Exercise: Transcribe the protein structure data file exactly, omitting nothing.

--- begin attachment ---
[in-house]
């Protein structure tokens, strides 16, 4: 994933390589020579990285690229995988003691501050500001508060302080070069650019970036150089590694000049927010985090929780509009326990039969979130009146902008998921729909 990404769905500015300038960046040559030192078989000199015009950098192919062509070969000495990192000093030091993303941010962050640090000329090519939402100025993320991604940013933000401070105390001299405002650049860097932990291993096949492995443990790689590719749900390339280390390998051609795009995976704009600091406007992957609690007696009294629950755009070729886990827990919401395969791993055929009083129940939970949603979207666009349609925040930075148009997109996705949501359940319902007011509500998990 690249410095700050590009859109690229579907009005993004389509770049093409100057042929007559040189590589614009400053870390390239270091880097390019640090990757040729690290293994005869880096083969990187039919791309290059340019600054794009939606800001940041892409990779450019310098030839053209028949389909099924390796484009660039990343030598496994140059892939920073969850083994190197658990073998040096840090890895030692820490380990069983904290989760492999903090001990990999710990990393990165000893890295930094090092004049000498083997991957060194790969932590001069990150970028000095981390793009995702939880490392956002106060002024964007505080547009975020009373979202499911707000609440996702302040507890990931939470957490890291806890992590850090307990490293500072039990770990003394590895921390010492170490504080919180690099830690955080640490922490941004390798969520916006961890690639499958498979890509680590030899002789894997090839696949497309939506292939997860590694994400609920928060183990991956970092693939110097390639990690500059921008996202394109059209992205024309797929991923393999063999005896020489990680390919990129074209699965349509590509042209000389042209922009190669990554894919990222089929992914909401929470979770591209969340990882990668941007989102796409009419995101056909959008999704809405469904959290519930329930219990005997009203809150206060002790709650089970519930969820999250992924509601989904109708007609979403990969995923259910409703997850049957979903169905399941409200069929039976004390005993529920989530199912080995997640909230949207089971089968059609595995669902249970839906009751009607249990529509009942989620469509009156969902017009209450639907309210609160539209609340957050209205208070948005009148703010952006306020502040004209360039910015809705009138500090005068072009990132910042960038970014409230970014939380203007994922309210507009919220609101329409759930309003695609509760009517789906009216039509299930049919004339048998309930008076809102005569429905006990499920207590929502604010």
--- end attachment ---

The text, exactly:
[in-house]
């Protein structure tokens, strides 16, 4: 994933390589020579990285690229995988003691501050500001508060302080070069650019970036150089590694000049927010985090929780509009326990039969979130009146902008998921729909 990404769905500015300038960046040559030192078989000199015009950098192919062509070969000495990192000093030091993303941010962050640090000329090519939402100025993320991604940013933000401070105390001299405002650049860097932990291993096949492995443990790689590719749900390339280390390998051609795009995976704009600091406007992957609690007696009294629950755009070729886990827990919401395969791993055929009083129940939970949603979207666009349609925040930075148009997109996705949501359940319902007011509500998990 690249410095700050590009859109690229579907009005993004389509770049093409100057042929007559040189590589614009400053870390390239270091880097390019640090990757040729690290293994005869880096083969990187039919791309290059340019600054794009939606800001940041892409990779450019310098030839053209028949389909099924390796484009660039990343030598496994140059892939920073969850083994190197658990073998040096840090890895030692820490380990069983904290989760492999903090001990990999710990990393990165000893890295930094090092004049000498083997991957060194790969932590001069990150970028000095981390793009995702939880490392956002106060002024964007505080547009975020009373979202499911707000609440996702302040507890990931939470957490890291806890992590850090307990490293500072039990770990003394590895921390010492170490504080919180690099830690955080640490922490941004390798969520916006961890690639499958498979890509680590030899002789894997090839696949497309939506292939997860590694994400609920928060183990991956970092693939110097390639990690500059921008996202394109059209992205024309797929991923393999063999005896020489990680390919990129074209699965349509590509042209000389042209922009190669990554894919990222089929992914909401929470979770591209969340990882990668941007989102796409009419995101056909959008999704809405469904959290519930329930219990005997009203809150206060002790709650089970519930969820999250992924509601989904109708007609979403990969995923259910409703997850049957979903169905399941409200069929039976004390005993529920989530199912080995997640909230949207089971089968059609595995669902249970839906009751009607249990529509009942989620469509009156969902017009209450639907309210609160539209609340957050209205208070948005009148703010952006306020502040004209360039910015809705009138500090005068072009990132910042960038970014409230970014939380203007994922309210507009919220609101329409759930309003695609509760009517789906009216039509299930049919004339048998309930008076809102005569429905006990499920207590929502604010």